As an increasing number of parents and caregivers take up the educator mantle, there’s more interest in teaching subjects like science, technology, engineering, and mathematics from home. Luckily, you don’t have to be a science buff to teach your kids about these topics. Earth sciences are particularly well-suited for at-home learning. For instance, you might take a family field trip to explore rocks in your backyard or the terrain in your neighborhood.
Turning education into a family activity is a great way to bring excitement into the home-based learning environment. When it comes to helping your kids study geology at home, whether for homework or for fun, the whole family will enjoy this list of projects.
- Start a Rock Collection: Pick up rocks in your neighborhood, the park, on hikes or near water and begin a collection. Research to find out the kind of rock, what it’s made of and where it comes from.
- Layers of the Earth: Most kids need visual representations to help them understand abstract concepts. Using multi-colored modeling clay like play doh to make a model of the earth’s layers can be fun and educational—and a great way to spend a rainy afternoon in doors.
- Make Your Own Fossils: This craft really leaves kids with a lasting impression!. To experiment with fossil formation all you need is flour, sand, salt, water, coffee grounds and items to make imprints with.
- Make Rock Constellations: While not geology per se, using rocks to create constellations can help you make connections between earth and the heavens. Draw the shapes you see in the night sky like Orion, Tarus, Ursa Major and Ursa Minor. You can trace lines connecting the stars to really emphasize the shape.
- Sort Seashells: The next time you take a trip to the beach, be sure to gather as many different kinds of seashell as you can. Then, use one of these print-at-home identification mats (they are free!) to learn the names and jobs of each different shell.
- Landform Diorama: Create 3D models of different kinds of landscapes, like mountains and valleys, for a hands-on approach to teaching topography. This can be especially fun if you are about to visit or just came back from visiting a similar landscape.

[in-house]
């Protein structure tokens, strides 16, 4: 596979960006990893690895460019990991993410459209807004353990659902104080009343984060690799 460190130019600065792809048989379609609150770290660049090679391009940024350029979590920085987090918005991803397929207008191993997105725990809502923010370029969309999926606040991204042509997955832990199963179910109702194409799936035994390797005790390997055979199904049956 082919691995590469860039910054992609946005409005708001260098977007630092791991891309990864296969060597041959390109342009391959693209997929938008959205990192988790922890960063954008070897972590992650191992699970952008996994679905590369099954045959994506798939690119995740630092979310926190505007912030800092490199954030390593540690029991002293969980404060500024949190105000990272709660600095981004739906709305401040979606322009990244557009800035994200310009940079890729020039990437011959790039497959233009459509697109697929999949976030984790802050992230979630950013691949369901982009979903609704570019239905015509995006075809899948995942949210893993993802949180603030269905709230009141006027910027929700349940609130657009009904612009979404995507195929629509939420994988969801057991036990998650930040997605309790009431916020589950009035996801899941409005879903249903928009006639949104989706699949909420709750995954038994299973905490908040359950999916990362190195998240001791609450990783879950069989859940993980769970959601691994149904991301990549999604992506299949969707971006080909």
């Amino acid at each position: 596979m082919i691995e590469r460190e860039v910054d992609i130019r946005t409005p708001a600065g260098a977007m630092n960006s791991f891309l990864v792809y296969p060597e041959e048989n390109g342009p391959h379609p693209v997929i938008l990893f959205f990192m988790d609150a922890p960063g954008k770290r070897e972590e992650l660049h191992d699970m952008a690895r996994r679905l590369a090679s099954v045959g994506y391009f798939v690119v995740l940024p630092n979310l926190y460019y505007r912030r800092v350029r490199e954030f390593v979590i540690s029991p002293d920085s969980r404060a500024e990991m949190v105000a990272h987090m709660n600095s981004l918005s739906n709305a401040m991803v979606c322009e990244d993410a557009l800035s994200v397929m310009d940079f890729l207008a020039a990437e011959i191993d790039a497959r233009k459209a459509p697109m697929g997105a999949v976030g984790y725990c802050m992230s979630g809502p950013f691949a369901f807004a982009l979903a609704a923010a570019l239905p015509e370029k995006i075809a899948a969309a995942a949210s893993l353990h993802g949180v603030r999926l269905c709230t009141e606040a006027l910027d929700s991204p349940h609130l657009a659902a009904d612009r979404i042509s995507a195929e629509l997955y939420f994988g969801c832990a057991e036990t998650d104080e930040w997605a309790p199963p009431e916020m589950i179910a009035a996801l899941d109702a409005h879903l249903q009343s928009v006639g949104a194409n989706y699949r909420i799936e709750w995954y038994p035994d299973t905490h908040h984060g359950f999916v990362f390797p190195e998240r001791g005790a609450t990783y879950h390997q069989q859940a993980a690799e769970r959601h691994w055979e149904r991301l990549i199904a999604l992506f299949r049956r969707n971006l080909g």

- Visit Famous Rocks Online: From Mount Rushmore to Arches National Park, take a digital tour of some of America’s most unique landscapes and talk about the processes that formed them. If you have Disney+ or Netflix, you can find several documentaries that take you on an adventure through our national parks.
- Model Volcano That Really ERUPTS: This is an exciting, in-depth look at the eruption process that kids love, mostly because they get to make a mess. Creating a homemade volcano builds excitement and anticipation for geological formations.
- Make Your Own Quicksand: Sink your fingers into geology by making your own quicksand out of cornflour and water. Keep stirring the mixture to show how things are slowly pulled down.
- Growing Your Own Crystals: Growing crystals is much simpler than you might think. All you need is boiling water and sugar, alum, borax or salt. Watch your crystals grow and be amazed by the beautiful and intricate patterns.
- Crack Open Egg Geodes: Using food coloring and alum you and your kids can turn eggs into beautiful, colorful geodes. Once they are ready you can crack them open to examine the colorful shapes inside.
- World Maps Online Games: Kids love screen time and, chances are, if they are in school online you might worry they are sitting in front of a computer too frequently. Feel good about their screen time with these games that teach kids about countries all over the world.
- Plate Tectonics: Did you know that plates move at about the speed your fingernails grow? Learn and discuss other interesting facts (including which plate your home is on!) and discover which plates are actively moving with a real-time seismic activity map.
- Make Your Own Ocean Currents: Learn about the impact of ocean currents on geography and then see for yourself how these currents are made right in your own kitchen. All you need is water, oil, spices or food coloring and a bit of heat to see the powerful motion of water.
- Geology Treasure Hunt: Take a day trip to a nearby geoheritage site like a canyon, mountain, riverbed, watershed, fault line, or volcano, and have a scavenger hunt. Create a list ahead of time of geological elements to look for, like fossils, rocks of various sizes, concretions, erosion, conglomerates and more.
For many parents, there is this nagging worry that we’re going to fail our children, balancing their education with all our other full-time priorities. It’s important to recognize that we all need help from time to time and that the Internet is chock full of some great resources that can ease the burden. Use some of these resources to help your kids study geology at home, which can make your job easier, keep your kids engaged, and relieve a little stress and tension from the whole household.